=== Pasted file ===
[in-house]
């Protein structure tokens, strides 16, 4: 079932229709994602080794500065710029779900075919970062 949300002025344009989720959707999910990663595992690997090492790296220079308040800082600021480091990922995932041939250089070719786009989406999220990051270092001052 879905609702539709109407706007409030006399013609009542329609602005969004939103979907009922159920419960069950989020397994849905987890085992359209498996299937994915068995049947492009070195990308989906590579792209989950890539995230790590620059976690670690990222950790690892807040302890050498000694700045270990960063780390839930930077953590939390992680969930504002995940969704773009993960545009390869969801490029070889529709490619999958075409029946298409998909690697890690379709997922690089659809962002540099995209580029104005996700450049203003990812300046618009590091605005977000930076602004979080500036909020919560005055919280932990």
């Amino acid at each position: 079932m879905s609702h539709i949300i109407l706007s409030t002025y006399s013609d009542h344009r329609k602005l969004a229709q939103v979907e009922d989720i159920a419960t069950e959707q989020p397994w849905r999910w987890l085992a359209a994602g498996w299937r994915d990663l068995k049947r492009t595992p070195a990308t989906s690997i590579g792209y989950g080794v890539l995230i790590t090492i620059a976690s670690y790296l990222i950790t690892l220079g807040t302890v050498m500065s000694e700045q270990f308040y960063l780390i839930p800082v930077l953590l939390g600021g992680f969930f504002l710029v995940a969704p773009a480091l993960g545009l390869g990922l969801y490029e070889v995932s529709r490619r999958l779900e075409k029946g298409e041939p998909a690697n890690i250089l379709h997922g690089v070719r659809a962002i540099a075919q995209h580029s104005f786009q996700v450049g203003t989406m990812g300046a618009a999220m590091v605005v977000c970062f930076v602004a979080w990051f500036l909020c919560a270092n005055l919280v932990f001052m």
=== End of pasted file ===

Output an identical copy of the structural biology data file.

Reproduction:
[in-house]
């Protein structure tokens, strides 16, 4: 079932229709994602080794500065710029779900075919970062 949300002025344009989720959707999910990663595992690997090492790296220079308040800082600021480091990922995932041939250089070719786009989406999220990051270092001052 879905609702539709109407706007409030006399013609009542329609602005969004939103979907009922159920419960069950989020397994849905987890085992359209498996299937994915068995049947492009070195990308989906590579792209989950890539995230790590620059976690670690990222950790690892807040302890050498000694700045270990960063780390839930930077953590939390992680969930504002995940969704773009993960545009390869969801490029070889529709490619999958075409029946298409998909690697890690379709997922690089659809962002540099995209580029104005996700450049203003990812300046618009590091605005977000930076602004979080500036909020919560005055919280932990």
């Amino acid at each position: 079932m879905s609702h539709i949300i109407l706007s409030t002025y006399s013609d009542h344009r329609k602005l969004a229709q939103v979907e009922d989720i159920a419960t069950e959707q989020p397994w849905r999910w987890l085992a359209a994602g498996w299937r994915d990663l068995k049947r492009t595992p070195a990308t989906s690997i590579g792209y989950g080794v890539l995230i790590t090492i620059a976690s670690y790296l990222i950790t690892l220079g807040t302890v050498m500065s000694e700045q270990f308040y960063l780390i839930p800082v930077l953590l939390g600021g992680f969930f504002l710029v995940a969704p773009a480091l993960g545009l390869g990922l969801y490029e070889v995932s529709r490619r999958l779900e075409k029946g298409e041939p998909a690697n890690i250089l379709h997922g690089v070719r659809a962002i540099a075919q995209h580029s104005f786009q996700v450049g203003t989406m990812g300046a618009a999220m590091v605005v977000c970062f930076v602004a979080w990051f500036l909020c919560a270092n005055l919280v932990f001052m």